Working for Workers Act 2022 Received Royal Assent
On April 11, 2022, Bill 88, the Working for Workers Act, 2022, received Royal Assent in Ontario,…
On April 11, 2022, Bill 88, the Working for Workers Act, 2022, received Royal Assent in Ontario, thus enacting the Digital Platform Workers’ Rights Act, 2022. The act also:
amends the Employment Standards Act, 2000 (ESA) to exempt certain business and information technology consultants;
requires electronic monitoring policies for employers that employ twenty-five or more employees;
amends the provisions regarding the reservist leave of absence to entitle employees to the leave after three consecutive months of employment (the act has added military skills training to the list of qualifying activities);
amends the Fair Access to Regulated Professions and Compulsory Trades Act, 2006 to require the regulated professions to respond to applications for registration from domestic labour mobility applicants within specific time limits; and
amends the Occupational Health and Safety Act to require employers to provide and maintain naloxone kits in their workplaces if they “become[ ] aware, or ought reasonably to be aware, that there may be a risk of a worker having an opioid overdose at a workplace where that worker performs work for the employer, or where the prescribed circumstances exist.”
The following provides a supplement to our previous article summarizing the provisions of Bill 88.
Exemption for “Certain Business and Information Technology Consultants”
The act contains an amendment that will exempt “certain business and information technology consultants” from the ESA as of January 2023. The act sets out the definitions of “business consultant” and “information technology consultant” as follows:
“Business consultant” is defined as “an individual who provides advice or services to a business or organization in respect of its performance, including advice or services in respect of the operations, profitability, management, structure, processes, finances, accounting, procurements, human resources, environmental impacts, marketing, risk management, compliance or strategy of the business or organization.”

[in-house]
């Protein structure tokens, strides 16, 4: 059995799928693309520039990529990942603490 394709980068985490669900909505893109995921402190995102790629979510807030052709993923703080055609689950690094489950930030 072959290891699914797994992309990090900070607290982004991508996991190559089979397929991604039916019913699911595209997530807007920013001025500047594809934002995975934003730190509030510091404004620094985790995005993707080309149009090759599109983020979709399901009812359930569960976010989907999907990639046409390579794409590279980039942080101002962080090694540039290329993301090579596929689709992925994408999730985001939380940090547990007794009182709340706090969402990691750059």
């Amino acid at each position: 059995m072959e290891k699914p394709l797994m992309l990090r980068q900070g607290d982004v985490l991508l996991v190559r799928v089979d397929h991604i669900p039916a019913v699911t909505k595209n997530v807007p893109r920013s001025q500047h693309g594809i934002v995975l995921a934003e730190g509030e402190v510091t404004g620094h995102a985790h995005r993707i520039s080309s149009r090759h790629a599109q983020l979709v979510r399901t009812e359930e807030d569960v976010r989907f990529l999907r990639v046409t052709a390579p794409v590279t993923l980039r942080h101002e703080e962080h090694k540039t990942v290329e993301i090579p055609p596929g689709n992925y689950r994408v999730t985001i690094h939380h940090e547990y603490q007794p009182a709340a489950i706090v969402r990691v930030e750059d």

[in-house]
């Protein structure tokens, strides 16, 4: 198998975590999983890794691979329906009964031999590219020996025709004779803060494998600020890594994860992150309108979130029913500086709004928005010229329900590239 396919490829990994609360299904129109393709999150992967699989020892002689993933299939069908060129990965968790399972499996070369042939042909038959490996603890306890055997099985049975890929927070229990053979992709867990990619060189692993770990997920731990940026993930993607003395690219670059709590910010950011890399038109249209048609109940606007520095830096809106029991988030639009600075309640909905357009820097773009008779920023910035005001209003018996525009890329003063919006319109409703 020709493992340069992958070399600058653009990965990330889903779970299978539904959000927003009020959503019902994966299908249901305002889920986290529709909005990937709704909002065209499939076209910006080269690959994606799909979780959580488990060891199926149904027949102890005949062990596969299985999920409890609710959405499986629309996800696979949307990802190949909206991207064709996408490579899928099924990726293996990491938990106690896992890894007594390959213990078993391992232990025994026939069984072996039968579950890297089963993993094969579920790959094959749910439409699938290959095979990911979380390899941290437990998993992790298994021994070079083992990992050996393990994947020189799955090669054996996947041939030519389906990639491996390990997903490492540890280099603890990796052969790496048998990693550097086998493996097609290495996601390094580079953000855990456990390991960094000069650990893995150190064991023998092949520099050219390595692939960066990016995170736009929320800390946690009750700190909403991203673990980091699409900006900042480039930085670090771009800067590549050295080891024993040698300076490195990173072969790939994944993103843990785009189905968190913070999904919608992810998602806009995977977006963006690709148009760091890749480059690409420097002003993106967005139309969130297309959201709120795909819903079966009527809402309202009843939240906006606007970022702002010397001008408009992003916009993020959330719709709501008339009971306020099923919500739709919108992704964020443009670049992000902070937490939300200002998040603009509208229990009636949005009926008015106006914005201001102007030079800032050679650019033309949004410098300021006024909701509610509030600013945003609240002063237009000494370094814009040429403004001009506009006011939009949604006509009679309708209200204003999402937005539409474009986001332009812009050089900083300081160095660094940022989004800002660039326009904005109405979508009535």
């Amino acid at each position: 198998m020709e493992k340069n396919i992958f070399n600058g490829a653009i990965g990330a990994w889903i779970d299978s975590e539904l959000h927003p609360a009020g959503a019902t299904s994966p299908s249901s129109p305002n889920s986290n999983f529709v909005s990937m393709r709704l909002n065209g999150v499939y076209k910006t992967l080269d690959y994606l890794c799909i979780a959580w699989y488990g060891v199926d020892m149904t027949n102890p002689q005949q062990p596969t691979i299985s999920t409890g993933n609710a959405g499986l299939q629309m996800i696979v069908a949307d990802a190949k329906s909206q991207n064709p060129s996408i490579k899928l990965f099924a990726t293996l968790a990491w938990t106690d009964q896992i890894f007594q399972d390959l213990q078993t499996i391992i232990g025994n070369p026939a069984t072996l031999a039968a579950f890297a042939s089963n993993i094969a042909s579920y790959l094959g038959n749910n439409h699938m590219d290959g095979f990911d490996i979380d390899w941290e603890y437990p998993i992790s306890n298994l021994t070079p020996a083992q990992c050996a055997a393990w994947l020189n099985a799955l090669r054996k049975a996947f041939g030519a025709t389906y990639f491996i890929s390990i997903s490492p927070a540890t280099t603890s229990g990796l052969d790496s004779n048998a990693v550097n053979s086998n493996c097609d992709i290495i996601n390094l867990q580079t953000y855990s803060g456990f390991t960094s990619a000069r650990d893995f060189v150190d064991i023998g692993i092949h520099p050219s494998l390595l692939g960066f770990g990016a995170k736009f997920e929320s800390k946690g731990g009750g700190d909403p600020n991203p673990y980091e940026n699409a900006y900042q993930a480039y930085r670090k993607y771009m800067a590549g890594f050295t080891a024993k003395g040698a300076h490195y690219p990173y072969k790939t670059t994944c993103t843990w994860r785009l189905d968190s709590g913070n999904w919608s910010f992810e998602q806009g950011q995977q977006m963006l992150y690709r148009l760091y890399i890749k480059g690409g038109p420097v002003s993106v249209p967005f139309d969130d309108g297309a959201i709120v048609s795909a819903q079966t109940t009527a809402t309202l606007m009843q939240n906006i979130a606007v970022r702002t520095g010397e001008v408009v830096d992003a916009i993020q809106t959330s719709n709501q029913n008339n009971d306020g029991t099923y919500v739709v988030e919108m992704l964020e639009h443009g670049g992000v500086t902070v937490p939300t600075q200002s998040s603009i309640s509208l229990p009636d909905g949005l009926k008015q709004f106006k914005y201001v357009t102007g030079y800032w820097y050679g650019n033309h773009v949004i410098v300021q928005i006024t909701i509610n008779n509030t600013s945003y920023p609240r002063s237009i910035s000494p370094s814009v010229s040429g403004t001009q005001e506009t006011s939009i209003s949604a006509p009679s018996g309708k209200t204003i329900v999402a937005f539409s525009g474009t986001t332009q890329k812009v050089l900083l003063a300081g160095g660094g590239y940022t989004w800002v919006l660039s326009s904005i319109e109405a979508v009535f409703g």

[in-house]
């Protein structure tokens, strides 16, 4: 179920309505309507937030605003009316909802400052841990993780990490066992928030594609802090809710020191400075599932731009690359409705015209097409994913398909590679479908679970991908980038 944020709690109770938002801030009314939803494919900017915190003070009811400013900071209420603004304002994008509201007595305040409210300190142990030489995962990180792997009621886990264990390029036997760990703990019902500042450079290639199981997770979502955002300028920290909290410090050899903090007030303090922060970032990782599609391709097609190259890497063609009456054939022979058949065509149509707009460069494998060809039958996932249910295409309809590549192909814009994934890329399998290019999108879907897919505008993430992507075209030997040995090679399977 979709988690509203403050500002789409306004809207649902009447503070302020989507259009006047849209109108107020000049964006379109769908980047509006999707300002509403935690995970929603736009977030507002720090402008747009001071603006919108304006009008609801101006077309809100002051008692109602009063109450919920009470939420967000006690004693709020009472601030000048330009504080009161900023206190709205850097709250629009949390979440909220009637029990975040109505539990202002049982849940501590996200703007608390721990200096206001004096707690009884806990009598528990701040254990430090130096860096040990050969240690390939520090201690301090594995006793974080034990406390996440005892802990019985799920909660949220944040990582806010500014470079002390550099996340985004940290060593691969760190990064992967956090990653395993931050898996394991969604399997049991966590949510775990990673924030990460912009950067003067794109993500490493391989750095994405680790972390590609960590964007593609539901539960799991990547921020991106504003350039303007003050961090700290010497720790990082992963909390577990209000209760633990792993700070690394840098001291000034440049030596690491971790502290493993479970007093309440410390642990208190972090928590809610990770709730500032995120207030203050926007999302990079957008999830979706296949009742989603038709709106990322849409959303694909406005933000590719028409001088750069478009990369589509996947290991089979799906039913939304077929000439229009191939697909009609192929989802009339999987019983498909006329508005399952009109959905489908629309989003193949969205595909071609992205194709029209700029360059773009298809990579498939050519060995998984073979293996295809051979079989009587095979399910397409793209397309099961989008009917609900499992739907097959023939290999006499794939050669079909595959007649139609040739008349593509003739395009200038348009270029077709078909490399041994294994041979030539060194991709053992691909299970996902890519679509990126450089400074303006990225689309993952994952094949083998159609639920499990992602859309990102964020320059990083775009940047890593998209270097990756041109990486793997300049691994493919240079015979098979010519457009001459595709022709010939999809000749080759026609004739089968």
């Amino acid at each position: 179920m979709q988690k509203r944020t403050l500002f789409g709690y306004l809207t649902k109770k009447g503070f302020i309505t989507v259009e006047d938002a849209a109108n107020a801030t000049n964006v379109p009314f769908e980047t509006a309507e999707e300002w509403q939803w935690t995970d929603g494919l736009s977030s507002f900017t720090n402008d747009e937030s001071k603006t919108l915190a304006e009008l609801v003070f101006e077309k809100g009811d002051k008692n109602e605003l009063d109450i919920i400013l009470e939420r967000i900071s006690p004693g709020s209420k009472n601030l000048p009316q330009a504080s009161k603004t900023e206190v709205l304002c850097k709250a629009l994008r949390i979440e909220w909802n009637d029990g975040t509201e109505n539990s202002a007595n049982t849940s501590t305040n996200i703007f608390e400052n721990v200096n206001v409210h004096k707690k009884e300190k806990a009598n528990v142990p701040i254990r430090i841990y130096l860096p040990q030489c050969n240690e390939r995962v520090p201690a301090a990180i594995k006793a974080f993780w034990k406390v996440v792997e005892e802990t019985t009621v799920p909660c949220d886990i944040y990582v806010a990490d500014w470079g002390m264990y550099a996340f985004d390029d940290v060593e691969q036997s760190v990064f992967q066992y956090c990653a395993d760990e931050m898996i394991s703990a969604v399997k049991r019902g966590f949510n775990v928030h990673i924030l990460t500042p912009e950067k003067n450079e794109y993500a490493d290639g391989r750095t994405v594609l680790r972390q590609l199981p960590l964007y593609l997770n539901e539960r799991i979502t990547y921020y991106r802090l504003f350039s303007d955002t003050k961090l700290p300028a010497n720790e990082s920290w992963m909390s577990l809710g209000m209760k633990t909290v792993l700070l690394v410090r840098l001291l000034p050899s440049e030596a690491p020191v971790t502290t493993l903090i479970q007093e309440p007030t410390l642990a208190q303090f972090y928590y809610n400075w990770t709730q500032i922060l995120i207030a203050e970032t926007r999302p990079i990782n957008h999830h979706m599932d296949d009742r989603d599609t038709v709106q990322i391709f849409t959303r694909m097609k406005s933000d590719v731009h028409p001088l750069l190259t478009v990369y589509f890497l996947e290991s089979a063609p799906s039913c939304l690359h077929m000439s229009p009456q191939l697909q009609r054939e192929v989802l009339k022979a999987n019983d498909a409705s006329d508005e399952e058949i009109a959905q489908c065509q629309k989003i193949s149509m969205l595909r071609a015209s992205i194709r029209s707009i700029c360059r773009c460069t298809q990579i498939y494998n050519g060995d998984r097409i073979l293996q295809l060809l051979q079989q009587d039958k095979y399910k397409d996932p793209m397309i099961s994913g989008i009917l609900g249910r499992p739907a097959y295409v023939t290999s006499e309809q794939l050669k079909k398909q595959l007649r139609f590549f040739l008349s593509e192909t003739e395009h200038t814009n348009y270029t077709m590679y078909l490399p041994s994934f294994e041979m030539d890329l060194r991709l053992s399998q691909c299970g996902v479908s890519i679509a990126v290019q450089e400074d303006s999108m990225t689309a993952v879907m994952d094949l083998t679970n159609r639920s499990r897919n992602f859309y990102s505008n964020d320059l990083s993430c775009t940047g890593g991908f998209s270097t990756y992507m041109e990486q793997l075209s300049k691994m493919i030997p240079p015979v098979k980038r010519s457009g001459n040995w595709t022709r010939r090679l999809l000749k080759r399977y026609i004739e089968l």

Information Technology Consultant
“information technology consultant” is defined as “an individual who provides advice or services to a business or organization in respect of its information technology systems, including advice about or services in respect of planning, designing, analyzing, documenting, configuring, developing, testing and installing the business or organization’s information technology systems.”
If the requirements below are met, certain business and information technology consultants would be exempt from the ESA:
“The business consultant or information technology consultant provides services through,
a corporation of which the consultant is either a director or a shareholder who is a party to a unanimous shareholder agreement, or
a sole proprietorship of which the consultant is the sole proprietor, if the services are provided under a business name of the sole proprietorship that is registered under the Business Names Act.
There is an agreement for the consultant’s services that sets out when the consultant will be paid and the amount the consultant will be paid, which must be equal to or greater than $60 per hour, excluding bonuses, commissions, expenses and travelling allowances and benefits, or such other amount as may be prescribed, and must be expressed as an hourly rate.
The consultant is paid the amount set out in the agreement as required by paragraph 2.
Such other requirements as may be prescribed.”